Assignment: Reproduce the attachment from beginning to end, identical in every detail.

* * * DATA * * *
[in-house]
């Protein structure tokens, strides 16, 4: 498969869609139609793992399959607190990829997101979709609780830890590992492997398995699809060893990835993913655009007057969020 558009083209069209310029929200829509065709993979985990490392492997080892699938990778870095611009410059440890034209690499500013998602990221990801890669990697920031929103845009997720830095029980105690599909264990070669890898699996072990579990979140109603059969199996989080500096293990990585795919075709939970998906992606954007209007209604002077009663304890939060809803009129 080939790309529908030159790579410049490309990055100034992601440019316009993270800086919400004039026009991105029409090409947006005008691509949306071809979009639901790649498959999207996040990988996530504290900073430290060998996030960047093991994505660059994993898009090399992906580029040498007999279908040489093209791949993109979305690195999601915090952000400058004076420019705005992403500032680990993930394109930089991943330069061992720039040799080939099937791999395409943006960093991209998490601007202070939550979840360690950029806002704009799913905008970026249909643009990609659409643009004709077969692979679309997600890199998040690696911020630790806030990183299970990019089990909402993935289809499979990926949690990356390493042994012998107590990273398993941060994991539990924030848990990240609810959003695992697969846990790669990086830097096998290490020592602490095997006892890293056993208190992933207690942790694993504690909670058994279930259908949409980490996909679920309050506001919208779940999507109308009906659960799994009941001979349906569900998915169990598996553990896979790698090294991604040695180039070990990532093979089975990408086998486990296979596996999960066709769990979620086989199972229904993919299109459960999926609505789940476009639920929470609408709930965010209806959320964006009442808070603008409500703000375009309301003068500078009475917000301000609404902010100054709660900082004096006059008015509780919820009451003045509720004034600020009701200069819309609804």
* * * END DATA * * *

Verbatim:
[in-house]
């Protein structure tokens, strides 16, 4: 498969869609139609793992399959607190990829997101979709609780830890590992492997398995699809060893990835993913655009007057969020 558009083209069209310029929200829509065709993979985990490392492997080892699938990778870095611009410059440890034209690499500013998602990221990801890669990697920031929103845009997720830095029980105690599909264990070669890898699996072990579990979140109603059969199996989080500096293990990585795919075709939970998906992606954007209007209604002077009663304890939060809803009129 080939790309529908030159790579410049490309990055100034992601440019316009993270800086919400004039026009991105029409090409947006005008691509949306071809979009639901790649498959999207996040990988996530504290900073430290060998996030960047093991994505660059994993898009090399992906580029040498007999279908040489093209791949993109979305690195999601915090952000400058004076420019705005992403500032680990993930394109930089991943330069061992720039040799080939099937791999395409943006960093991209998490601007202070939550979840360690950029806002704009799913905008970026249909643009990609659409643009004709077969692979679309997600890199998040690696911020630790806030990183299970990019089990909402993935289809499979990926949690990356390493042994012998107590990273398993941060994991539990924030848990990240609810959003695992697969846990790669990086830097096998290490020592602490095997006892890293056993208190992933207690942790694993504690909670058994279930259908949409980490996909679920309050506001919208779940999507109308009906659960799994009941001979349906569900998915169990598996553990896979790698090294991604040695180039070990990532093979089975990408086998486990296979596996999960066709769990979620086989199972229904993919299109459960999926609505789940476009639920929470609408709930965010209806959320964006009442808070603008409500703000375009309301003068500078009475917000301000609404902010100054709660900082004096006059008015509780919820009451003045509720004034600020009701200069819309609804």